From one side of Massimo Vitali’s lens, the crisp white-sand beach of Rosignano lives up to its reputation as “the Maldives of Tuscany,” glittering in the sunlight as models frolic in its shallows. “Water is a symbol par excellence of regeneration, redemption, and a return to life,” the famed Italian photographer said after shooting this month’s Vogue Italia front cover. Too bad, then, that environmentalists in Italy have expressed worries that the water could be harming local residents.
Because if the models and Vitali turned around, they’d see the other side of the camera – the looming towers of a chemical factory that look more like Mr Burns’s nuclear power plant than the Maldives.
The plant is owned and operated by chemical company Solvay, which is headquartered in Belgium. It’s the company’s only soda ash and bicarbonate production facility in Europe where waste products are discharged directly into the sea – “natural limestone” that also happens to have high levels of chemicals such as mercury, according to Tuscan environmental agency ARPAT.
Solvay acknowledges that the “powdery limestone” it discharges into the nearby sea is partially responsible for giving the nearby sand its gleaming white colour. But it also insists the waste is non-toxic. Solvay has said it has done much to change things since 1999, when the UN rated the area as one of the 15 most polluted coastal sites in the Mediterranean. On its site, it says it has “decreased waste production by improving recycling practices.”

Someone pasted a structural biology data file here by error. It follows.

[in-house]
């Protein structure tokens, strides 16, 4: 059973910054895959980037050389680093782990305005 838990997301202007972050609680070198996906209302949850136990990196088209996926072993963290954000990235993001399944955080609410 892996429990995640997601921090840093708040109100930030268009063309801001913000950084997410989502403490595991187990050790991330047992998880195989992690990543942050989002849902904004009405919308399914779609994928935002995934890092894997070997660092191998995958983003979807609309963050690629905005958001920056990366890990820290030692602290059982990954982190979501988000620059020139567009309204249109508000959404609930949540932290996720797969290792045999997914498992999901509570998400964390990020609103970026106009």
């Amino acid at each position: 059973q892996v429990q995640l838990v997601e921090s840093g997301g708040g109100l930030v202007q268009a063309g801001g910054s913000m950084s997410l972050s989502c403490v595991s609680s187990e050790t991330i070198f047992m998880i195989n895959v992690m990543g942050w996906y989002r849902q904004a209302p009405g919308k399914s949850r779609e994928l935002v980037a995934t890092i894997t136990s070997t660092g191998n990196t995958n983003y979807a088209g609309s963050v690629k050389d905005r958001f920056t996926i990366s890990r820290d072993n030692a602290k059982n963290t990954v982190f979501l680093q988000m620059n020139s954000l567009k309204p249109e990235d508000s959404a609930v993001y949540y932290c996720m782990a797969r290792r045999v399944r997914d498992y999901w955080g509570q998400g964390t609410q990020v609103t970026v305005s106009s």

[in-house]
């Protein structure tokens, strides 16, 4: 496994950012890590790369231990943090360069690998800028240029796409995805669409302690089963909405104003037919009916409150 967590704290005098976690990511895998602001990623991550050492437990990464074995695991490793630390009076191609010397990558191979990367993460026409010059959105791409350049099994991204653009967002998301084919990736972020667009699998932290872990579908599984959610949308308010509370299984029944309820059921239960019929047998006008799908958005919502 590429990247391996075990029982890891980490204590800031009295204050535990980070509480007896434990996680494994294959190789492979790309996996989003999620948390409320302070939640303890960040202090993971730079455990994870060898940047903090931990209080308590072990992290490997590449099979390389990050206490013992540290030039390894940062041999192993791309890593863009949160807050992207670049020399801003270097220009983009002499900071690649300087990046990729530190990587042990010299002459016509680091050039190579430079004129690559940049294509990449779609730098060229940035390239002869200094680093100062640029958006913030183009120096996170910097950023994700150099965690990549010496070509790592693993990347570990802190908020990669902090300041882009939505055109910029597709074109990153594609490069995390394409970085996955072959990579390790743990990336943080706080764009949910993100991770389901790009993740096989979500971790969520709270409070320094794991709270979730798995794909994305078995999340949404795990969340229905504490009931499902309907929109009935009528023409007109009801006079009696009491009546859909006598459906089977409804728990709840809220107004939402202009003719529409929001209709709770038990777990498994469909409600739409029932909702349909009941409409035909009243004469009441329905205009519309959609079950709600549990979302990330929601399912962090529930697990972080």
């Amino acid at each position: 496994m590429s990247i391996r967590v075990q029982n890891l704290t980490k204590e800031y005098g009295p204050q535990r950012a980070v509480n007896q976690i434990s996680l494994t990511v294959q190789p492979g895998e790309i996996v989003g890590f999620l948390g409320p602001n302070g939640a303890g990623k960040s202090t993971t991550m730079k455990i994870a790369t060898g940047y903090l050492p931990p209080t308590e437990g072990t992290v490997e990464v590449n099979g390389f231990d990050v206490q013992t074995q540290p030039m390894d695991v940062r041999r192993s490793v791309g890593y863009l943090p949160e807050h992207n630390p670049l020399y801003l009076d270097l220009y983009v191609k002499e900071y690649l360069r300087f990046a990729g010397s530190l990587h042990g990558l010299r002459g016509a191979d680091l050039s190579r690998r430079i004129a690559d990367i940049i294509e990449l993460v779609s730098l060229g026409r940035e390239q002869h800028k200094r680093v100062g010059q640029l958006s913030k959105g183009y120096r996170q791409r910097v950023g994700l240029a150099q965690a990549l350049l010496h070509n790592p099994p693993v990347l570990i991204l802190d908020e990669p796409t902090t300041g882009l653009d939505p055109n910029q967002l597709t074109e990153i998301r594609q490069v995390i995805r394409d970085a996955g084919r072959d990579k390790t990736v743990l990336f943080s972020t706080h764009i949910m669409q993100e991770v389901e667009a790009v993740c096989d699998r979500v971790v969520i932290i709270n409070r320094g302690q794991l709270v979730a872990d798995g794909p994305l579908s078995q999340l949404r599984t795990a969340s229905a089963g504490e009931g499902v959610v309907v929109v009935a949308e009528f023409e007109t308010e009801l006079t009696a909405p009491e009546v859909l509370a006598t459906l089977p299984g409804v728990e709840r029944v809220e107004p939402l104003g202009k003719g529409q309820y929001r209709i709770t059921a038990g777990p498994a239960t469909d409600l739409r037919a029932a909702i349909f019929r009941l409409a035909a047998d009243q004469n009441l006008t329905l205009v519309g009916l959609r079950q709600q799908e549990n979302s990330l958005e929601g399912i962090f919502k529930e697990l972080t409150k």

But in 2017, fish washed up on the shoreline due to the abnormal levels of ammonia Solvay had dumped into local waters. In 2019, the Rosignano coastline still had “several abnormalities in the concentration of mercury and hexachlorobenzene in the water bodies” according to ARPAT, which observed that chemical levels in the water were above the legal limit. Despite this, the agency, which tests the water regularly, still deems the water ‘excellent’ for swimming in and in accordance with regulations.
Data on how any of this actually affects the local area is hard to come by, although in 2017 the International Journal of Occupational Medicine and Environmental Health published a study in which scientists found that an excess of mortality for chronic-degenerative diseases was found in this area of the Tuscan coast. “Proximity to industrial plants seems to represent a risk factor for those diseases,” concluded the authors.